Former Navy SEAL Wins Governorship as Vets Head to Congress

Missouri Republican Gov.-elect Eric Greitens delivers a victory speech Tuesday, Nov. 8, 2016, in Chesterfield, Mo. (AP Photo/Jeff Curry)
Missouri Republican Gov.-elect Eric Greitens delivers a victory speech Tuesday, Nov. 8, 2016, in Chesterfield, Mo. (AP Photo/Jeff Curry)

In an election night that proved to be an unexpected nail-biter for the presidential race, a number of veterans of the Iraq and Afghanistan wars found their own paths to victory.

Some half-dozen fresh-faced veterans won seats in the House of Representatives by the wee hours of Wednesday morning as more remained locked in races too close to call.

One congresswoman, Illinois Democrat Tammy Duckworth, who served honorably as an Army officer in Iraq, made a successful bid for a Senate seat. And in one of the most closely contested races, Eric Greitens, a decorated former Navy SEAL who served multiple tours in Iraq and Afghanistan, won his election for governor of Missouri as a Republican against Democrat Chris Koster, the former State attorney general.

Tuesday's election underscored a growing trend of veterans from the wars in Iraq and Afghanistan parlaying their military leadership skills in bids for national elected office. More than 30 veterans of the two wars ran for House Seats they had not held before.

For Greitens, who has never previously held elected office, the path to election included some controversy. He took some heat for posting provocative imagery in support of the Second Amendment and drew eyes to his race with campaign ads featuring an automatic rifle and a machine gun. But he also has a distinguished resume as a former Rhodes Scholar and White House Fellow who is also the founder of The Mission Continues, an organization supporting veterans.

The 42-year-old led his race with 52 percent to Koster's 45 percent with 90 percent of precincts reporting early Wednesday morning.

For Duckworth, her bid against incumbent Mark Kirk may have been boosted by an ugly exchange at a debate late in October. Kirk, himself a Navy veteran of the war in Afghanistan, attacked Duckworth, who is half-Thai, for calling herself a "daughter of the Revolution," telling her, "I forgot that your parents came all the way from Thailand to serve George Washington." He later apologized for the remark after Duckworth posted a photo of her mother and her American father, also an Army veteran.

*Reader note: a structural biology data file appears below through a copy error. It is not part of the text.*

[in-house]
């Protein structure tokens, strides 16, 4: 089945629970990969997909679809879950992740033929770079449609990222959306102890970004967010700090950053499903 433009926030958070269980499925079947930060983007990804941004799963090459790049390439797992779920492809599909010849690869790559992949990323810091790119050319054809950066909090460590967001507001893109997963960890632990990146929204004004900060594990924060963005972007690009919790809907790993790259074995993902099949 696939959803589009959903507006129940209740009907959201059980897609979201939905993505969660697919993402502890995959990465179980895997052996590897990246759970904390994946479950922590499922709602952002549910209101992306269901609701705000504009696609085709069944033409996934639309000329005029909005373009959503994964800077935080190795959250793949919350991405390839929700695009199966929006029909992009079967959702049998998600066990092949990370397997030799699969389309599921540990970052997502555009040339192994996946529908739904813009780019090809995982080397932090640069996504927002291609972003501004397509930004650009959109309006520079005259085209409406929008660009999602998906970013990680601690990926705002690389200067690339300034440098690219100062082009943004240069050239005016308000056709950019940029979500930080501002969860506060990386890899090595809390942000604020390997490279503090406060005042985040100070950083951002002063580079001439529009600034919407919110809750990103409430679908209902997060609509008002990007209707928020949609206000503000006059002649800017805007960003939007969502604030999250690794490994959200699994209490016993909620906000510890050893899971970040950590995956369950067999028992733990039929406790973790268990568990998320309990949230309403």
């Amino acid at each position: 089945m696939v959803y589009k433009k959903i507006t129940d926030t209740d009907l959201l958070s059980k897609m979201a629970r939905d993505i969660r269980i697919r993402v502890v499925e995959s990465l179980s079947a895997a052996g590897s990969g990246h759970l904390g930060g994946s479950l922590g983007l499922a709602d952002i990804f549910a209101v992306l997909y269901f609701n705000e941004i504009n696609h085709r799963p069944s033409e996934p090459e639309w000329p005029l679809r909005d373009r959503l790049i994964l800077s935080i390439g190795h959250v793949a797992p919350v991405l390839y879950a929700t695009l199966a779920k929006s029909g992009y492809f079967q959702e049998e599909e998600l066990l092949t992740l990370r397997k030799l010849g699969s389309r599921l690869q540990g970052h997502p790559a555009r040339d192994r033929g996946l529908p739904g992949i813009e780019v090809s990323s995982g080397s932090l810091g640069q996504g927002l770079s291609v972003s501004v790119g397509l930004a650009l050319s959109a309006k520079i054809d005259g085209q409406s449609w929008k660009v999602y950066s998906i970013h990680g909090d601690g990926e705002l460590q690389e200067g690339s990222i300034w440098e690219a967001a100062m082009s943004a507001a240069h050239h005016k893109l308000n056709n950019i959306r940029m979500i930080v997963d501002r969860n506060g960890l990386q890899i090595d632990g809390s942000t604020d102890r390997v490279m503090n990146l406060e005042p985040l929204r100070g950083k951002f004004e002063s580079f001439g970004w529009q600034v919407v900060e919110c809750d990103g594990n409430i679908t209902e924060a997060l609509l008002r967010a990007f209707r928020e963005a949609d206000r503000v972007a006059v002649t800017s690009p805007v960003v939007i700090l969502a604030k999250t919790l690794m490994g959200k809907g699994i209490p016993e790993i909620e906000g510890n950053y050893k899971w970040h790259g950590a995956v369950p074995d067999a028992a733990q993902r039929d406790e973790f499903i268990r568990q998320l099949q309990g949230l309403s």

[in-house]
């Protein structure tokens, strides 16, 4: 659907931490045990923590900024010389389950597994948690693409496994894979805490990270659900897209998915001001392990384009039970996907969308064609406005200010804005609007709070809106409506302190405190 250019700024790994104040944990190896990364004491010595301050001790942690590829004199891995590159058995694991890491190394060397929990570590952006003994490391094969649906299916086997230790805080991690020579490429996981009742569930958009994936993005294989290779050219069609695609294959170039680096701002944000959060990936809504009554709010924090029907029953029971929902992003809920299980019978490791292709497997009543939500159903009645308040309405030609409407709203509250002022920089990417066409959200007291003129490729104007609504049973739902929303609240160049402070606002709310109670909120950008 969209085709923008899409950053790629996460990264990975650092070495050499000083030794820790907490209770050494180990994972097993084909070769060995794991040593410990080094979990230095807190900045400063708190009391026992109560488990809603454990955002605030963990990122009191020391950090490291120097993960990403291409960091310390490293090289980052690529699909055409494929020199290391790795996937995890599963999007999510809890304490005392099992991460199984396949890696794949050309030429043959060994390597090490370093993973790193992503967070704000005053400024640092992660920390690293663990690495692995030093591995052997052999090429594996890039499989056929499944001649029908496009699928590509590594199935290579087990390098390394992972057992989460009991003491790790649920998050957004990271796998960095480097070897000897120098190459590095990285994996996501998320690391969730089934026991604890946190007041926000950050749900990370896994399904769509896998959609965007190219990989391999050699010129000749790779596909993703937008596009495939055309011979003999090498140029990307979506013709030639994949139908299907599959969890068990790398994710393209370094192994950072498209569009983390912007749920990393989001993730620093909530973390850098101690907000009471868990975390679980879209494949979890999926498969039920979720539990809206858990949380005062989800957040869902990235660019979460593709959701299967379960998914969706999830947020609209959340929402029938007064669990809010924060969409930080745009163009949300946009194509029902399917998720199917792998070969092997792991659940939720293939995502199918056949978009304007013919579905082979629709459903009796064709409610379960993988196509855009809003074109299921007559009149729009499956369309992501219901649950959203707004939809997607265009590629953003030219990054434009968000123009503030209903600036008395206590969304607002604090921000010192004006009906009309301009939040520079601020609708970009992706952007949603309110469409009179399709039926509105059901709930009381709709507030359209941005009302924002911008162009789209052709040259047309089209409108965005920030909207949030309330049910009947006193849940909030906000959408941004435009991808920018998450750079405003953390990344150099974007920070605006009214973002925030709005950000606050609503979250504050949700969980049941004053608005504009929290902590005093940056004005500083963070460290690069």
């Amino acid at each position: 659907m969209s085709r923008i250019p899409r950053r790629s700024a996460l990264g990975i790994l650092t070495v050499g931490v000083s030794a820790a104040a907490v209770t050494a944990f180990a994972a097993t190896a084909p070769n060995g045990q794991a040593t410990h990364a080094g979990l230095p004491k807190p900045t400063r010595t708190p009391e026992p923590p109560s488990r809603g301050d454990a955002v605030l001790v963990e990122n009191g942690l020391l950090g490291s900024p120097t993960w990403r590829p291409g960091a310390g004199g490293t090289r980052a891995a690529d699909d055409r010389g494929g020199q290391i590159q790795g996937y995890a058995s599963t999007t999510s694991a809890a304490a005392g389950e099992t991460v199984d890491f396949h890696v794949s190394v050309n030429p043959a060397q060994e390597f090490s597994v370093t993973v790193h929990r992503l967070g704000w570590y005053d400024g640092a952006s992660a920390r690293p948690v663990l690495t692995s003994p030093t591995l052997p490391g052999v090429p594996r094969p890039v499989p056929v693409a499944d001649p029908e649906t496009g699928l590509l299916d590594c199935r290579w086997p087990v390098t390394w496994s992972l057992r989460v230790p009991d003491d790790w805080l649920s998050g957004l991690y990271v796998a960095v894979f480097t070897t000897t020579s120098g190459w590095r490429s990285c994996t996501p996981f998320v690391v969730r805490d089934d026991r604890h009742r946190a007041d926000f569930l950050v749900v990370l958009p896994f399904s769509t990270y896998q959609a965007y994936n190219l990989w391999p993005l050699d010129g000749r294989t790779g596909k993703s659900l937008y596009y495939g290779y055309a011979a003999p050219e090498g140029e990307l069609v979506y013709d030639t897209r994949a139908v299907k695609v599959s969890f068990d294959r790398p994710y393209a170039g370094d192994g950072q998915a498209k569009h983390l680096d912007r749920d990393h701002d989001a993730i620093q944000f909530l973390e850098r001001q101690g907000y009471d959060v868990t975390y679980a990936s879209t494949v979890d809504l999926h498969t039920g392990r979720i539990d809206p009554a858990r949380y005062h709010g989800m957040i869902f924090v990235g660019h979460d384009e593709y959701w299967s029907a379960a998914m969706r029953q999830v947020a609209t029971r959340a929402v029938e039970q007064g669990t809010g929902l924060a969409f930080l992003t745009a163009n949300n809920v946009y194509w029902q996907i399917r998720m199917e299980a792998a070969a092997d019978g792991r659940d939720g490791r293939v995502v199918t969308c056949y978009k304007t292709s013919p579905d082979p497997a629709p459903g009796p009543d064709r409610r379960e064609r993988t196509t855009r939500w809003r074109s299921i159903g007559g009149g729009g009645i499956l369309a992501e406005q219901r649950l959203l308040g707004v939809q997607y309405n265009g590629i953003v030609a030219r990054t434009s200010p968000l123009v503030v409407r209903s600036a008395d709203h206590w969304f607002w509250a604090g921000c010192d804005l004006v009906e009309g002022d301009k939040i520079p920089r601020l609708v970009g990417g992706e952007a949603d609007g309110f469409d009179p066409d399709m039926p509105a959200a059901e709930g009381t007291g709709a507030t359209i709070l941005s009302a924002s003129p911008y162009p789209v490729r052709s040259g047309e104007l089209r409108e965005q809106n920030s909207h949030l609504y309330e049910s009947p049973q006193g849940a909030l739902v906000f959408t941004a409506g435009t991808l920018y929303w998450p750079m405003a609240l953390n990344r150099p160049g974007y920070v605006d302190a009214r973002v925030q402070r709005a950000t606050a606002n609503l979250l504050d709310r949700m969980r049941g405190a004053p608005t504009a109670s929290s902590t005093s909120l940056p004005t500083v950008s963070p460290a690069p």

Duckworth, a former helicopter pilot who lost both legs in Iraq, will be the second female Iraq veteran in the Senate, joining Sen. Joni Ernst, a Republican of Iowa.

And among many stories of heroism among military veterans making bids for Congress this year, the most inspiring story may be that of Brian Mast, a medically retired Army staff sergeant who lost both legs to an improvised explosive device in Afghanistan and first considered running for an elected office while recovering in a hospital bed at Walter Reed, according to an Army Times profile. An explosive ordnance disposal specialist, Mast earned his bachelor's degree after he was wounded, taking classes at Harvard University.

A Republican, Mast won the seat left open by Rep. Patrick Murphy, who made a Senate run, with 54 percent of the vote to Democratic challenger Randy Perkins' 43 percent.

Other veterans heading to Congress for the first time include Republican Scott Taylor, a another former Navy SEAL and veteran of the Iraq War who will fill the Virginia Beach seat left open by retiring Rep. Scott Rigell, and Democrat Jimmy Panetta, a Navy veteran of Afghanistan who is the son of former Defense Secretary Leon Panetta, and defeated Republican Casey Lucius in California.

Anthony Brown, a Democrat from Maryland who formerly served as lieutenant governor, and who served a tour in Iraq as an Army judge advocate, won a House seat vacated by Rep. Donna Edwards in a landslide. Republican Jim Banks, a former Navy officer who served in Afghanistan, and Republican Mike Gallagher, a Marine Corps veteran who served in Iraq, won seats in Indiana and Wisconsin, respectively.

Some 14 veteran incumbents kept their seats, including defense leaders Duncan Hunter, a Republican of California, Adam Kinzinger, Republican of Illinois, and Martha McSally, Republican of Arizona.

Many other high-profile races remained too close to call early Wednesday morning. These included some of the most-watched contests, including Republican and Reserve Marine Col. Doug Applegate's bid to challenge incumbent Darrell Issa in California. In late returns, Democrat Jason Kander, an Army officer who served in Afghanistan, lost his bid to unseat Republican incumbent Roy Blunt for Senate in Missouri.

--Hope Hodge Seck can be reached at Follow her on Twitter at @HopeSeck.

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